General Motors‘ new labour deals, agreed with United Auto Workers union members only after a lengthy US strike, will cost the automaker US$9.3bn even as it outlined $10bn in share buybacks, a 33% dividend increase and “substantially lower” spending at its robotaxi unit Cruise, Reuters reported.
The report said the buyback was the equivalent (at last Tuesday’s 28 November closing price) to nearly a quarter of GM’s common stock. The shares had been down about 14% this year before rising 9.8% to $31.71 on Wednesday. The stock was still below the $33.66 price it closed at just ahead of the UAW strike start on 15 September.
Shares in Ford and Chrysler parent Stellantis, which also were hit by the UAW strike, were up 4.3% and 4.8%, respectively, Reuters added, noting GM lowered 2023 profit expectations after the strike.
The stock price has struggled as GM dealt with the strike and the problems at Cruise, the news agency noted.
“Finally some good news for GM and this was strong outlook and comments from [CEO Mary] Barra & Co [after] the UAW debacle,” Wedbush Securities analyst Daniel Ives told Reuters in an email. “Now it’s about getting the train back on the tracks and this a great start.”
Reuters said the $9.3bn in additional costs to the end of 2028 was for agreements with the UAW and Canadian union Unifor, and works out at about $575 per vehicle over the deals’ life.
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The report said GM’s new guidance reduced expected net income for 2023 to a range of $9.1bn-$9.7bn, compared to the previous outlook of $9.3b-$10.7bn.
That accounts for an estimated $1.1bn EBIT-adjusted impact from the UAW strike, which lasted just over six weeks, primarily from lost production. The total impact in 2023 is $1.3bn including the higher wages and benefits in the deal, Reuters reported.
“Now that we have a ratified contract and a clear path forward that includes greater operating investment efficiencies, we can resume returning capital to shareholders per our plan,” Reuters quoted GM CEO Mary Barra as saying on an investor conference call during which officials set out the automaker’s latest targets.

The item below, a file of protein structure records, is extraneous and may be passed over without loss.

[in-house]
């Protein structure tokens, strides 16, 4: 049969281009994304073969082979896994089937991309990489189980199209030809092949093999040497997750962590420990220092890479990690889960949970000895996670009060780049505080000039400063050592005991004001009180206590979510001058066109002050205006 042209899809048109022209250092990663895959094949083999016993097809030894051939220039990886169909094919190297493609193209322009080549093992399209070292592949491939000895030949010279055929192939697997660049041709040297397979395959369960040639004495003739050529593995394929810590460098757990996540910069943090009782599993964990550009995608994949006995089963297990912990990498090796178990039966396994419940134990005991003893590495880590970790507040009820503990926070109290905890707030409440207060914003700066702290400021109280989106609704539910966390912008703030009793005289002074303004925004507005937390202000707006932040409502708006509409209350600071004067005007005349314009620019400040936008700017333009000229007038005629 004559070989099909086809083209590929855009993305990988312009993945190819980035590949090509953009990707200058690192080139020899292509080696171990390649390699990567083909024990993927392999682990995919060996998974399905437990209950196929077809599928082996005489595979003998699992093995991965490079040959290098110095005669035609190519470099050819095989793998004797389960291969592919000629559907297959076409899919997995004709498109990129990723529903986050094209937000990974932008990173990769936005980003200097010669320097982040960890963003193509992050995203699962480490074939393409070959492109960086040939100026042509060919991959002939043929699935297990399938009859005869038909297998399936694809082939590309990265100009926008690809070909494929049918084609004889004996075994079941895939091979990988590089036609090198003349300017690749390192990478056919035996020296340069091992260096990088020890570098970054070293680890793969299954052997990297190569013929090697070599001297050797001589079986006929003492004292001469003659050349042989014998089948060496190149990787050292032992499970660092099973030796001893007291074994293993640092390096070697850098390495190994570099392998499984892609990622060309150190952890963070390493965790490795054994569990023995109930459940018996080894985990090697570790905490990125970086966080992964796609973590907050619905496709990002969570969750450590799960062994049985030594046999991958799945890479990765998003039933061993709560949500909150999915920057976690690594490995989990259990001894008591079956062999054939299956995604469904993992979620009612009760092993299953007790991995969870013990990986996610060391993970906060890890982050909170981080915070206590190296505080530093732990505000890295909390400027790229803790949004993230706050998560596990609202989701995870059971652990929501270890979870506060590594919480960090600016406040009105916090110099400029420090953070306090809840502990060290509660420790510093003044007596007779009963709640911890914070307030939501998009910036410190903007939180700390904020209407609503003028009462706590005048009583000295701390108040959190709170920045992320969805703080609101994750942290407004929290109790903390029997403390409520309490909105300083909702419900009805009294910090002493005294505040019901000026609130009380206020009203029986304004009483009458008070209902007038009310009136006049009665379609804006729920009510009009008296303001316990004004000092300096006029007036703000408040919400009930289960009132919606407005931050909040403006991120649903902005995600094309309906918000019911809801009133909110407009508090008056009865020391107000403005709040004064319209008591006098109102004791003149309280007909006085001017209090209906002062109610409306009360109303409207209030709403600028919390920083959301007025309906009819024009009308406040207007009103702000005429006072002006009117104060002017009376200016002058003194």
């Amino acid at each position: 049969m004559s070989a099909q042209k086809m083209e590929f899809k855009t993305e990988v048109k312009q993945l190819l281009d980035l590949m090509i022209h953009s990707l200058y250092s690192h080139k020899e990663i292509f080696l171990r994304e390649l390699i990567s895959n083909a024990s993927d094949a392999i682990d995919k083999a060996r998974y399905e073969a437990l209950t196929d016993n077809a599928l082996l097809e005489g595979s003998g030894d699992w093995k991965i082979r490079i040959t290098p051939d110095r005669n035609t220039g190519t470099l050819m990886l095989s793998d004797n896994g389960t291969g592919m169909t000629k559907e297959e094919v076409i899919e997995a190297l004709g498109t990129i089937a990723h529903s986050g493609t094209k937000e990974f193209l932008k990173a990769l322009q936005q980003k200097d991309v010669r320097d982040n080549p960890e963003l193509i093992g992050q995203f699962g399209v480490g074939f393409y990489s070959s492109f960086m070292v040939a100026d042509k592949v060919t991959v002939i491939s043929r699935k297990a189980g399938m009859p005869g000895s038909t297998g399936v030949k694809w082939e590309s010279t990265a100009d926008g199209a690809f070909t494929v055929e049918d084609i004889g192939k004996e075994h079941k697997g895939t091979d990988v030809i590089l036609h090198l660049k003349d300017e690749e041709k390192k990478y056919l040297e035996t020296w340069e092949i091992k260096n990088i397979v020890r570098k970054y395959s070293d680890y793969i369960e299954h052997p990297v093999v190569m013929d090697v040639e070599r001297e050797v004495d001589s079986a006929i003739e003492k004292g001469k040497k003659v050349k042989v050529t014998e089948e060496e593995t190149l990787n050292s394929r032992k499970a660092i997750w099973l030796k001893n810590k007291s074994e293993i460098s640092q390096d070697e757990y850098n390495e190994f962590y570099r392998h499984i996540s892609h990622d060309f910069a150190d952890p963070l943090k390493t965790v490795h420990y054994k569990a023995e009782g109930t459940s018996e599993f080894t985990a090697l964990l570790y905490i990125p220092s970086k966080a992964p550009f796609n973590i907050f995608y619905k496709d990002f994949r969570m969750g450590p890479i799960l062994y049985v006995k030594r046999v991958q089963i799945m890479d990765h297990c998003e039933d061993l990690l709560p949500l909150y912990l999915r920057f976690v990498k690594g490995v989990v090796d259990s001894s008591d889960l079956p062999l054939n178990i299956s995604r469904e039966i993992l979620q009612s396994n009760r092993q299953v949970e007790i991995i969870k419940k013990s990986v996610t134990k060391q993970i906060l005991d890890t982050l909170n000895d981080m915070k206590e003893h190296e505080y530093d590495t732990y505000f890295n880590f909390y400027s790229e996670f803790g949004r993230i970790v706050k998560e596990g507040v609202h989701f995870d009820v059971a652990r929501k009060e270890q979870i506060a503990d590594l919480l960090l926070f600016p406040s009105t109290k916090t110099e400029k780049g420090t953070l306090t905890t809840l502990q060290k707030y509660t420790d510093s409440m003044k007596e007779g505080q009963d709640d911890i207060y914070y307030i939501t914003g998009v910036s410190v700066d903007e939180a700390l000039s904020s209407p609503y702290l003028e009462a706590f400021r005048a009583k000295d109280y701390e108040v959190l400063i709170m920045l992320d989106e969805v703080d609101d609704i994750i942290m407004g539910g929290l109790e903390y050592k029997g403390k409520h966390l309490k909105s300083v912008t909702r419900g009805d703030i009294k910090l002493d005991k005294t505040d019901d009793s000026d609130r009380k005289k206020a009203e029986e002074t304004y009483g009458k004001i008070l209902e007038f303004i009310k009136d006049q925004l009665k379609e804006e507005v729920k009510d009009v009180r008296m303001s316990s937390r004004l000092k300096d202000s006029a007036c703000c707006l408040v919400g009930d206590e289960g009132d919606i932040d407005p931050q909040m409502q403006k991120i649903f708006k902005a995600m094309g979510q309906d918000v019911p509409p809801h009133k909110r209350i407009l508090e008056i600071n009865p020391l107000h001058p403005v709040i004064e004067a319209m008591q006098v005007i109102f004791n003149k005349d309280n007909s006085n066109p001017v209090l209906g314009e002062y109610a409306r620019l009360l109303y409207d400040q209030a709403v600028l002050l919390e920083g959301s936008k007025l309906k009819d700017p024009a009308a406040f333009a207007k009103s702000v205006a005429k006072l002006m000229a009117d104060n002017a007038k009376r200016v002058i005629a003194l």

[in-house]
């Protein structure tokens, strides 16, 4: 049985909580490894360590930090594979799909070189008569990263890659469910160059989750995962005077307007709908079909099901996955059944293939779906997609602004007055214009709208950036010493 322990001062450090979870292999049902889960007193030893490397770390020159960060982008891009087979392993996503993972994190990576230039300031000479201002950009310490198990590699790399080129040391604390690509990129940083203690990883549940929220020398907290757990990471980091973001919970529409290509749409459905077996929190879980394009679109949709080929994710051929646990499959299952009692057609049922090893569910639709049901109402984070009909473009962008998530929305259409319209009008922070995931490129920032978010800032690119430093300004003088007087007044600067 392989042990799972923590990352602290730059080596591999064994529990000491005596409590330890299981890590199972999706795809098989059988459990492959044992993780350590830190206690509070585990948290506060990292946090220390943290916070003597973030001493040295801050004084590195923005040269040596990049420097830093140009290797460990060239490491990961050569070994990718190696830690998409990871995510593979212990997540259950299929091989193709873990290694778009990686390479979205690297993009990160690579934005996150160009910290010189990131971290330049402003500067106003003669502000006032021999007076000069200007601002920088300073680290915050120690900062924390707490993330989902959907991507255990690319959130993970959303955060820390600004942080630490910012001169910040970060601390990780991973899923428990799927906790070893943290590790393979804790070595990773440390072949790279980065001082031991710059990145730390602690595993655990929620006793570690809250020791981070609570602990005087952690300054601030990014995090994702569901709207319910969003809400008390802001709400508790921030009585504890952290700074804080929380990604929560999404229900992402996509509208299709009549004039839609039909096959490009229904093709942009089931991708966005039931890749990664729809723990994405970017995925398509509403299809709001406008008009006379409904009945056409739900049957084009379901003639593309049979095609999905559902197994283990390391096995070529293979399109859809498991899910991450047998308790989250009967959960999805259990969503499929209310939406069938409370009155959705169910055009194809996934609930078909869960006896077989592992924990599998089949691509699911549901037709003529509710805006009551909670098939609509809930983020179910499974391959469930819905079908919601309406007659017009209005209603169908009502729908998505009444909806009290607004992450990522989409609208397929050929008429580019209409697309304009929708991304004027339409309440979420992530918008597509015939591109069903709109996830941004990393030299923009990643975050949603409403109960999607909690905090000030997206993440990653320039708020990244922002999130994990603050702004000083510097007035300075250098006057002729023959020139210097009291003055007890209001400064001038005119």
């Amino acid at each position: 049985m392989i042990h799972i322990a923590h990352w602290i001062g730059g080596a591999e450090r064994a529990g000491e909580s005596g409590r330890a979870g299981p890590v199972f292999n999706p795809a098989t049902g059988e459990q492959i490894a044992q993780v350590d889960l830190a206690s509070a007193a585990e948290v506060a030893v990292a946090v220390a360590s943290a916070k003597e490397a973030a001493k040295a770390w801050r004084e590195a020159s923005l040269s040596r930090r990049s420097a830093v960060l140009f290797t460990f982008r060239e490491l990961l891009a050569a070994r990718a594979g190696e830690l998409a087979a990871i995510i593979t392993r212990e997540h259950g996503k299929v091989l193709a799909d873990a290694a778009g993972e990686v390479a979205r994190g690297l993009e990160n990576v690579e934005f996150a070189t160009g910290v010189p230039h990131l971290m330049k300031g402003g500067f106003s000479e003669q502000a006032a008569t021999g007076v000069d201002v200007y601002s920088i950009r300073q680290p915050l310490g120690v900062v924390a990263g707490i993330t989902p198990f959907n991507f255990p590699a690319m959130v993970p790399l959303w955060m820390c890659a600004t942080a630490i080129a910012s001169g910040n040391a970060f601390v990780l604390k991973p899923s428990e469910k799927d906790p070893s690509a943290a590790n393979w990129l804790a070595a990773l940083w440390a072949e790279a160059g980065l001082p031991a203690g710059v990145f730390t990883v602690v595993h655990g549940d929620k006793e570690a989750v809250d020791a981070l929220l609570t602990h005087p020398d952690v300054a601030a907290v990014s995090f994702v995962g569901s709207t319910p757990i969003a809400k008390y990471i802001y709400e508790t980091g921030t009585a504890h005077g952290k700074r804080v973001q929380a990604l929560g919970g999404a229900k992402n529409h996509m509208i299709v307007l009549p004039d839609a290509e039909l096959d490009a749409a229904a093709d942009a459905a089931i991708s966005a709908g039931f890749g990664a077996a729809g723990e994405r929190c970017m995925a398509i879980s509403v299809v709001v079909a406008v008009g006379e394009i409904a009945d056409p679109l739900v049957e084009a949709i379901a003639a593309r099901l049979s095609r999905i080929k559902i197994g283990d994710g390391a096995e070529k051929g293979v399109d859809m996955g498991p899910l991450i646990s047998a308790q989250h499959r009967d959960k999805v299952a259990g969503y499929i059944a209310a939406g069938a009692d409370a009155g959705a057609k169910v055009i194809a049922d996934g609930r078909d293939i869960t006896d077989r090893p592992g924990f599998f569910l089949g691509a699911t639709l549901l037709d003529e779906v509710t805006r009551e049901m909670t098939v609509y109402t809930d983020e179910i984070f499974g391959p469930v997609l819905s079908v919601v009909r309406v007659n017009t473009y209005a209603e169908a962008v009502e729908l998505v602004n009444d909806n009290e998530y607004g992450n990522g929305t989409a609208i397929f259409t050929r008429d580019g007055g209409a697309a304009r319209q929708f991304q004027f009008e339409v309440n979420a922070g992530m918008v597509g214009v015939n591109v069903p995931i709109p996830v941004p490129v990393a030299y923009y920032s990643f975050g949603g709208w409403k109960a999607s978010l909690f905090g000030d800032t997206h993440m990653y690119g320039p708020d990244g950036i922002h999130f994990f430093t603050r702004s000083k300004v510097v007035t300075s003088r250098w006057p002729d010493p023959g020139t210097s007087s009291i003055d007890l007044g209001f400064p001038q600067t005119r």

Barra reportedly also acknowledged the stock price was “disappointing to everyone,” pointing out the shares at around $28 were 15% below GM’s 2010 initial public offering price.
Reuters noted GM had said earlier this year it would cut fixed costs by $2bn by the end of 2024 and followed up last July with plans for another $1bn in cost reductions. In April, GM had said about 5,000 salaried workers had taken buyouts.
GM reportedly said it would cut costs at Cruise, which has suspended all US testing after a crash in California last month prompted state regulators to bar the company from testing driverless vehicles. Cruise lost over $700m in the third quarter and more than $8bn since 2016.
“We expect the pace of Cruise’s expansion to be more deliberate when operations resume, resulting in substantially lower spending in 2024 than in 2023,” Barra told Reuters. GM chief financial officer Paul Jacobson said spending on Cruise in 2024 would be down “hundreds of millions of dollars.”
Barra reportedly said she was “disappointed” with EV production this year due to difficulties with battery module assembly, but GM expected “significantly higher” production and “significantly improved” profit margins in that business in 2024. CFO Paul Jacobson said GM was aiming for single digit pre tax margins on EVs by 2025, including Inflation Reduction Act benefits.
However, Reuters added, GM had also said the new labour deals would add $3 per kilowatt hour to battery cell costs.